Introduction Paragraph and Japanese Paragraph: Sara
Conscription Paragraph: Tasha
Holocaust Paragraph and Conclusion Paragraph: Amy

Violations of

Human Rights in

World War II

Access to Human Rights…….DENIED! In World War 2 Human Rights were being violated and completely disregarded all over the globe. The Japanese, the Jews, and the French-Canadians were only the beginning. The Japanese were sent to internment camps, the Jews were sent to concentration camps, and the French-Canadians were sent to war. Violations were everywhere.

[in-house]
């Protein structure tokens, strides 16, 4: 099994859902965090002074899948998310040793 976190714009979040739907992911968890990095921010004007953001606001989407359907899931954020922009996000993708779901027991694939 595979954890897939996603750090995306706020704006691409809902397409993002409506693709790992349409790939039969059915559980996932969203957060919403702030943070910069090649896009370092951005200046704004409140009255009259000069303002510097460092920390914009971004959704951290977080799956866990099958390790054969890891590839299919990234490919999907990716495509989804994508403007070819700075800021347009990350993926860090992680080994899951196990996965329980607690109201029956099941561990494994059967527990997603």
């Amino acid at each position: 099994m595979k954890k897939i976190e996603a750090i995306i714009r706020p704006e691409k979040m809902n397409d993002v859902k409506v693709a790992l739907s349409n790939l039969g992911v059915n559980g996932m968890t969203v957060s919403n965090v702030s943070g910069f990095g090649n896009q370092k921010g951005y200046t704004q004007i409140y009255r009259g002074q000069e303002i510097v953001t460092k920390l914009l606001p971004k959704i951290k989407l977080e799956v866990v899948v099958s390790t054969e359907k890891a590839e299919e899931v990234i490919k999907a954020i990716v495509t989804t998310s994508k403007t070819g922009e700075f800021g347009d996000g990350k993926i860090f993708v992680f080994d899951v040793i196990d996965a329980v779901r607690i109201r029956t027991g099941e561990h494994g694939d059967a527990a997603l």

On December 7th 1941 the Japanese bombed an American naval base that was stationed in Hawaii. On December 18th 1941 the Japanese invaded Hong Kong, there they killed or imprisoned almost all of the 2000 Canadian soldiers who had been stationed there. After those events, the racial views about the Japanese sky rocketed to unreasonable heights. Just two short months later in February of 1942 Japanese-Canadians were fired from their jobs and had their homes, businesses and possessions taken from them and were sent to internment camps. Before the Japanese-Canadians were sent to internment camps they were told to pack a single bag and were taken to holding areas where they were to wait for trains to take them, these waits were often months long. The Japanese had many rights taken away, the right to education, freedom of expression and freedom from inhumane treatment-to name a few- it was not an easy time for them. In early 1942 the Canadian government designated “protected areas”, Japanese were not aloud into these areas, and were given very strict curfews that were heavily enforced by the police. Due to internment camps entire Japanese families were separated, the men were sent to work and the women and children sent to ‘shanty towns’ situated in the BC wilderness. There their homes were made of thin, flimsy wood and were without roofs. In January 1943 the Canadian government allowed the possessions of the Japanese-Canadians that had been taken from them or that they had left behind, to be sold. Their lives had almost completely been abolished. During the war, 23 000 Japanese-Canadians were relocated, making the Japanese Internment the largest Canadian exodus ever. Once the war had finished the Canadian government gave the Japanese population a choice of deportation or living east of the Rockies, most chose the East. On April 1st 1949 the Japanese-Canadians that had stayed in Canada were given the right to live anywhere in the country, finally the Japanese Internment was over.